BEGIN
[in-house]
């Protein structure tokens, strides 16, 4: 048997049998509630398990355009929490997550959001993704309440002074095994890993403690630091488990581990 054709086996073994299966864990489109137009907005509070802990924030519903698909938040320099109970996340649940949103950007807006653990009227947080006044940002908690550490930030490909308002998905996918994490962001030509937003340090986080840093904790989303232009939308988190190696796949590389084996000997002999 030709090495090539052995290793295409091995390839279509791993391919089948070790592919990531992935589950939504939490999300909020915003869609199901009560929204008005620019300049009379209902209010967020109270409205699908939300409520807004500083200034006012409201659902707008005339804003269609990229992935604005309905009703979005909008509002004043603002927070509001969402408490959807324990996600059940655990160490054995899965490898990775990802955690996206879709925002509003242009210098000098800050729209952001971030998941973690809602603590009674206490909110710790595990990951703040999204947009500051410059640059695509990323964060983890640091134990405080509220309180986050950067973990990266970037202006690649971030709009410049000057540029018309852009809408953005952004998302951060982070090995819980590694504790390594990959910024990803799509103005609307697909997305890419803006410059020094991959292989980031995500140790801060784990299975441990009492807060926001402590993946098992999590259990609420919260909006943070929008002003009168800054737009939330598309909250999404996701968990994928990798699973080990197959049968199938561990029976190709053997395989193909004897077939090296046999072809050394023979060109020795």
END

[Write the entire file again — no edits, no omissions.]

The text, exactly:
[in-house]
């Protein structure tokens, strides 16, 4: 048997049998509630398990355009929490997550959001993704309440002074095994890993403690630091488990581990 054709086996073994299966864990489109137009907005509070802990924030519903698909938040320099109970996340649940949103950007807006653990009227947080006044940002908690550490930030490909308002998905996918994490962001030509937003340090986080840093904790989303232009939308988190190696796949590389084996000997002999 030709090495090539052995290793295409091995390839279509791993391919089948070790592919990531992935589950939504939490999300909020915003869609199901009560929204008005620019300049009379209902209010967020109270409205699908939300409520807004500083200034006012409201659902707008005339804003269609990229992935604005309905009703979005909008509002004043603002927070509001969402408490959807324990996600059940655990160490054995899965490898990775990802955690996206879709925002509003242009210098000098800050729209952001971030998941973690809602603590009674206490909110710790595990990951703040999204947009500051410059640059695509990323964060983890640091134990405080509220309180986050950067973990990266970037202006690649971030709009410049000057540029018309852009809408953005952004998302951060982070090995819980590694504790390594990959910024990803799509103005609307697909997305890419803006410059020094991959292989980031995500140790801060784990299975441990009492807060926001402590993946098992999590259990609420919260909006943070929008002003009168800054737009939330598309909250999404996701968990994928990798699973080990197959049968199938561990029976190709053997395989193909004897077939090296046999072809050394023979060109020795």